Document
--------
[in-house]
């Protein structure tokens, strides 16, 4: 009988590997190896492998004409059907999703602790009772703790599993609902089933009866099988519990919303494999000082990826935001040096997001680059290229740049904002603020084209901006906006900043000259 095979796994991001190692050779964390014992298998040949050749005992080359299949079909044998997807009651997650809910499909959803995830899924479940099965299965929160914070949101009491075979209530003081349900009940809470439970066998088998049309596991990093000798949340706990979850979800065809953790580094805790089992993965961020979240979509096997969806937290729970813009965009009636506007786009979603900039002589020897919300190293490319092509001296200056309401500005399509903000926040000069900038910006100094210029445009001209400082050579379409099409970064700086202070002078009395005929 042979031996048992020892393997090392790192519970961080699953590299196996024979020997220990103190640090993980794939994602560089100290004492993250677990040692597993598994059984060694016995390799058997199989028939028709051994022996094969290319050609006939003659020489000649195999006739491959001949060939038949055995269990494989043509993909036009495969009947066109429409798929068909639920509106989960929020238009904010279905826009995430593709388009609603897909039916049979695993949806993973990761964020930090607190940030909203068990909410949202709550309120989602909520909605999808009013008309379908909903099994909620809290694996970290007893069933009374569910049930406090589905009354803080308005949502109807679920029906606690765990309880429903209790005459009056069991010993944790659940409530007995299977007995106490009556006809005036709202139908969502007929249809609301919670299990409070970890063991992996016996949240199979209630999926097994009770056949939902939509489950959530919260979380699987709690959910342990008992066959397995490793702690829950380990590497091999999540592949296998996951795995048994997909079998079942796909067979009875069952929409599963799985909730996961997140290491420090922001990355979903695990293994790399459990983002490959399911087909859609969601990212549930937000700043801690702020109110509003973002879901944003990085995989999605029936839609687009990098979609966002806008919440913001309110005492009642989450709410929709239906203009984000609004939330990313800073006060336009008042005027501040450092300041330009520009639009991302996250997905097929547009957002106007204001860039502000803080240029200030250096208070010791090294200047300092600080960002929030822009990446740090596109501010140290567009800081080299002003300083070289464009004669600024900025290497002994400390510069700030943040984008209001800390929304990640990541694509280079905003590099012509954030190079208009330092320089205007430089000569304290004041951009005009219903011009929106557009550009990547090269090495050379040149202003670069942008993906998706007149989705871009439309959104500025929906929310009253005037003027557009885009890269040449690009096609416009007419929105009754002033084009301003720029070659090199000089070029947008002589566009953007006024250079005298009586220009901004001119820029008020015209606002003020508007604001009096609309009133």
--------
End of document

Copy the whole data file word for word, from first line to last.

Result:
[in-house]
């Protein structure tokens, strides 16, 4: 009988590997190896492998004409059907999703602790009772703790599993609902089933009866099988519990919303494999000082990826935001040096997001680059290229740049904002603020084209901006906006900043000259 095979796994991001190692050779964390014992298998040949050749005992080359299949079909044998997807009651997650809910499909959803995830899924479940099965299965929160914070949101009491075979209530003081349900009940809470439970066998088998049309596991990093000798949340706990979850979800065809953790580094805790089992993965961020979240979509096997969806937290729970813009965009009636506007786009979603900039002589020897919300190293490319092509001296200056309401500005399509903000926040000069900038910006100094210029445009001209400082050579379409099409970064700086202070002078009395005929 042979031996048992020892393997090392790192519970961080699953590299196996024979020997220990103190640090993980794939994602560089100290004492993250677990040692597993598994059984060694016995390799058997199989028939028709051994022996094969290319050609006939003659020489000649195999006739491959001949060939038949055995269990494989043509993909036009495969009947066109429409798929068909639920509106989960929020238009904010279905826009995430593709388009609603897909039916049979695993949806993973990761964020930090607190940030909203068990909410949202709550309120989602909520909605999808009013008309379908909903099994909620809290694996970290007893069933009374569910049930406090589905009354803080308005949502109807679920029906606690765990309880429903209790005459009056069991010993944790659940409530007995299977007995106490009556006809005036709202139908969502007929249809609301919670299990409070970890063991992996016996949240199979209630999926097994009770056949939902939509489950959530919260979380699987709690959910342990008992066959397995490793702690829950380990590497091999999540592949296998996951795995048994997909079998079942796909067979009875069952929409599963799985909730996961997140290491420090922001990355979903695990293994790399459990983002490959399911087909859609969601990212549930937000700043801690702020109110509003973002879901944003990085995989999605029936839609687009990098979609966002806008919440913001309110005492009642989450709410929709239906203009984000609004939330990313800073006060336009008042005027501040450092300041330009520009639009991302996250997905097929547009957002106007204001860039502000803080240029200030250096208070010791090294200047300092600080960002929030822009990446740090596109501010140290567009800081080299002003300083070289464009004669600024900025290497002994400390510069700030943040984008209001800390929304990640990541694509280079905003590099012509954030190079208009330092320089205007430089000569304290004041951009005009219903011009929106557009550009990547090269090495050379040149202003670069942008993906998706007149989705871009439309959104500025929906929310009253005037003027557009885009890269040449690009096609416009007419929105009754002033084009301003720029070659090199000089070029947008002589566009953007006024250079005298009586220009901004001119820029008020015209606002003020508007604001009096609309009133």